Star Wars: Battlefront is finally here, a full month ahead of the headline-dominating, record-breaking, money machine that will be Star Wars: Episode VII – The Force Awakens. The game might be the best way for Star Wars fans to whet their appetites for the return of the film saga that began in 1977, kicking off the beloved original trilogy of space operas. And you just know that Battlefront will do its best to tie-in with the film (see: Battle of Jakku DLC).
And it needs to because Star Wars: Battlefront doesn’t quite live up to its name, and it’s unlikely players will be playing it for too long without new content. DICE’s first Star Wars game, and the first release under the 10-year exclusive deal publisher Electronic Arts signed with Disney-Lucasfilm, is not a bad game. It’s just not a complete one.
Battlefront released this week but subscribers to the Xbox One exclusive EA Access program were able to play several days early up to a maximum of 10 hours. For a lot of players, those 10 hours will be enough. Star Wars: Battlefront is the perfect rental game experience. But as a full retail game, it’s a bit of a ripoff that crosses a line in begging players at every step to invest even more money – nearly the full price of the game again – to purchase the season pass and pre-order upcoming DLC. In fact, “Season Pass” is built into the main menu of the game on the front page in two different places.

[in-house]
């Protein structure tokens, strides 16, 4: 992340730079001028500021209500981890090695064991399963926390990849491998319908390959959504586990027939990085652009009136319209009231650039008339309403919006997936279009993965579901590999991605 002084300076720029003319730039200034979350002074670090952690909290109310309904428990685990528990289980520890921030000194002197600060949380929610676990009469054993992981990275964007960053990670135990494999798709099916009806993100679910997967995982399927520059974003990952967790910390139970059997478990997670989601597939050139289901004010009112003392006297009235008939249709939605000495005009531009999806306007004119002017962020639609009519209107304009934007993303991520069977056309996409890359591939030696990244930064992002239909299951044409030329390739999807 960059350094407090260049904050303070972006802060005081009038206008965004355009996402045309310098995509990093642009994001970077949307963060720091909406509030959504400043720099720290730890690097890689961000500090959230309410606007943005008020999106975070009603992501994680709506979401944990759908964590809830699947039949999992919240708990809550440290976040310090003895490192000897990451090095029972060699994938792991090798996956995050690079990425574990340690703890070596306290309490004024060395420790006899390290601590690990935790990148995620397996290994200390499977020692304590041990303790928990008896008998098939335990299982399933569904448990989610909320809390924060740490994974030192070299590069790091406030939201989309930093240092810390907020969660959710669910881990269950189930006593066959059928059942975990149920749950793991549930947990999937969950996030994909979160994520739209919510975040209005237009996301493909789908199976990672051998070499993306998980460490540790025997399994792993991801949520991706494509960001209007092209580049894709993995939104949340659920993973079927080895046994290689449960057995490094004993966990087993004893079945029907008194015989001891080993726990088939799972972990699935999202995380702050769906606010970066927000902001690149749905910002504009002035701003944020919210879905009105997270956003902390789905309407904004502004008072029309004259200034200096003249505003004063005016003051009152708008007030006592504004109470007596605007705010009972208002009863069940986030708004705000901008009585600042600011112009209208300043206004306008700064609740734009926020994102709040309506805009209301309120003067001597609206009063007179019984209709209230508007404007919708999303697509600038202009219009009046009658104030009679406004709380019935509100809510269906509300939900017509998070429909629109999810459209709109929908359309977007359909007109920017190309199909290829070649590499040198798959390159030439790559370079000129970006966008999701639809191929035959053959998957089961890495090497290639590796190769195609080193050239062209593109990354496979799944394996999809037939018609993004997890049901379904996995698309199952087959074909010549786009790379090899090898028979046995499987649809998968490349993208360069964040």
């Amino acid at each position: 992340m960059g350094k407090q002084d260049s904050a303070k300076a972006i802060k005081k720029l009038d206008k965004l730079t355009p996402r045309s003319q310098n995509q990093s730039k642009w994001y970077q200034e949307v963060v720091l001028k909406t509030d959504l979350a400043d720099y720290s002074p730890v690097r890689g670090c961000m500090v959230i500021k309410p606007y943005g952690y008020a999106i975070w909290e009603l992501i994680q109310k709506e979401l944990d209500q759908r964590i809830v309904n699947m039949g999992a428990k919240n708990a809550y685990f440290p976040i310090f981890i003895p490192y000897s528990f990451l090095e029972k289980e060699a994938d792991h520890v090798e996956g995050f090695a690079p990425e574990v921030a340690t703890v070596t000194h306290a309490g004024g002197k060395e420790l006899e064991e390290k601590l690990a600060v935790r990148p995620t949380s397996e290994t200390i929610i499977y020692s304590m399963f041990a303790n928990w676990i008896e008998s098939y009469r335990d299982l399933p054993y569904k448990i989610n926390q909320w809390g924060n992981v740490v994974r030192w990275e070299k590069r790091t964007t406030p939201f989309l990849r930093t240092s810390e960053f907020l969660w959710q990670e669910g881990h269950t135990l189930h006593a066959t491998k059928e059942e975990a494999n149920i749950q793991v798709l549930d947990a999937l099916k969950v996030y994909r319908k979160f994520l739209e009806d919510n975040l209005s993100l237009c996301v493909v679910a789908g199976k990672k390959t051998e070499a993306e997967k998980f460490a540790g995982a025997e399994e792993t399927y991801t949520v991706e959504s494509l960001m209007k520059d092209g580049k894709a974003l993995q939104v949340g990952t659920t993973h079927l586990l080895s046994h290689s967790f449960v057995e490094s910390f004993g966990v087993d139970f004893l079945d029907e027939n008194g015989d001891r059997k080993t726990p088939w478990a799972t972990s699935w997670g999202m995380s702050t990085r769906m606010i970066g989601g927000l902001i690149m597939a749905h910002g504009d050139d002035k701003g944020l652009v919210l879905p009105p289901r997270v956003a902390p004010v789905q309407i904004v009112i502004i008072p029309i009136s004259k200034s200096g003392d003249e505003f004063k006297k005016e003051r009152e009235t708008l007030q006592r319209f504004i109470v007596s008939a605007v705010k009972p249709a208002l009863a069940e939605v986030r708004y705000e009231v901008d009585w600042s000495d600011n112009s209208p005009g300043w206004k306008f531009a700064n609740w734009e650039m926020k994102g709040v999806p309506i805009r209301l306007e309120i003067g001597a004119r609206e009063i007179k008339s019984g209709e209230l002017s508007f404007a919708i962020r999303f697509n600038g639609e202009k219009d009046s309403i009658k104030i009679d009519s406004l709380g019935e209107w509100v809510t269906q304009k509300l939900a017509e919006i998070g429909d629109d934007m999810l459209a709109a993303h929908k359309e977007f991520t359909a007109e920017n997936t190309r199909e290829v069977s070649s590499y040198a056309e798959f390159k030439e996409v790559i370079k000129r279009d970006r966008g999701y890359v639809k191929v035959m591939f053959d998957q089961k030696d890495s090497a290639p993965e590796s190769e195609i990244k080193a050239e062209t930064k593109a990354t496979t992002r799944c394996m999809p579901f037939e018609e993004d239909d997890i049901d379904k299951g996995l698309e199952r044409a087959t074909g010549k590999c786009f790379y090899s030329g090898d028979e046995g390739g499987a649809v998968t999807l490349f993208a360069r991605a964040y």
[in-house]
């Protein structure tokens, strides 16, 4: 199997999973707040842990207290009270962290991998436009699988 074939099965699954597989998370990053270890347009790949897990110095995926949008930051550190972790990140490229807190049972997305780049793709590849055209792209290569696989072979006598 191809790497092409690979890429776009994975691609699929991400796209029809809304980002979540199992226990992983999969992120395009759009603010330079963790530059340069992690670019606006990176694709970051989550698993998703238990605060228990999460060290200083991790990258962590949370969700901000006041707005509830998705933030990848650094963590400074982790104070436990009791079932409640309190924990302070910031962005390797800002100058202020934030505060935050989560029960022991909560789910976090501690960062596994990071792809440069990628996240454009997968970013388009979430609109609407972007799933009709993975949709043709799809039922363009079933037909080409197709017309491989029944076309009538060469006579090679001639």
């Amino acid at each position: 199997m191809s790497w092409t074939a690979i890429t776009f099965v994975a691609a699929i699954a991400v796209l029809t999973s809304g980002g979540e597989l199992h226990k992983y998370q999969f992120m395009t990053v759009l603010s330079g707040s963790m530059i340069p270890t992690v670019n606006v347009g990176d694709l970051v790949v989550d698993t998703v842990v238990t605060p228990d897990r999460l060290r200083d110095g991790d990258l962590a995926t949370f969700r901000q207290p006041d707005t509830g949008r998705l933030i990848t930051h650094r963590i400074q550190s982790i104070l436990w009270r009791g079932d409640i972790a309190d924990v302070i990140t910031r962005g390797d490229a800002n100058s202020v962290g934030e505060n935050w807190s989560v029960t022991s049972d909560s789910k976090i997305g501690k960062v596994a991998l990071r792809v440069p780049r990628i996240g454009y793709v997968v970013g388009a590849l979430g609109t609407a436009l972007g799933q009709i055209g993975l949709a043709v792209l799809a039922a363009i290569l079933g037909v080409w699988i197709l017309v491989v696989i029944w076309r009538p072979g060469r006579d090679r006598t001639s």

Similar to last year’s Titanfall, another EA game from developers with a strong shooter pedigree, Star Wars: Battlefront suffers from its lack of a story campaign. It’s almost a crime given that the last three Battlefield games all featured story-driven missions. If any of these games deserve to put players into epic and varied narrative-driven experiences, whether that be reliving sequences from the films or telling new stories, it’s the Star Wars one out of them all.
Instead, Star Wars: Battlefront is multiplayer focused with a little extra for training purposes. The two single-player modes the game does ship with can be played with a friend, solo, and offline. There’s Survival, a wave-based mode and Battle which pits the player and some optional AI allies vs. enemy AI and potentially an opposing player in a simple MOBA-inspired session where enemies spawn in until 100 points are earned. The latter requires a lot of running around aimlessly searching for enemies and the former is neat to test yourself once or twice. There’s little in these offerings to grab players. They’re basic and can be considered the tutorial. Again, the focus is on multiplayer.
There are nine multiplayer modes in Star Wars: Battlefront but there’s only one that stands out a great. The game doesn’t support the 64-player counts of its modern military predecessors but it does feature two 40-player modes in Supremacy and Walker Assault which are the flagship experiences the game offers and the main reason Star Wars: Battlefront is worth playing. The first few matches on each of the game’s four planets in these modes are simply awe-inspiring. Seeing massive AT-AT walkers trudge through a (predefined on-rails) path with player-controlled aircraft whizzing above and smaller player-controlled AT-ST walkers supporting troop movements is a sight to behold, especially since the game looks gorgeous.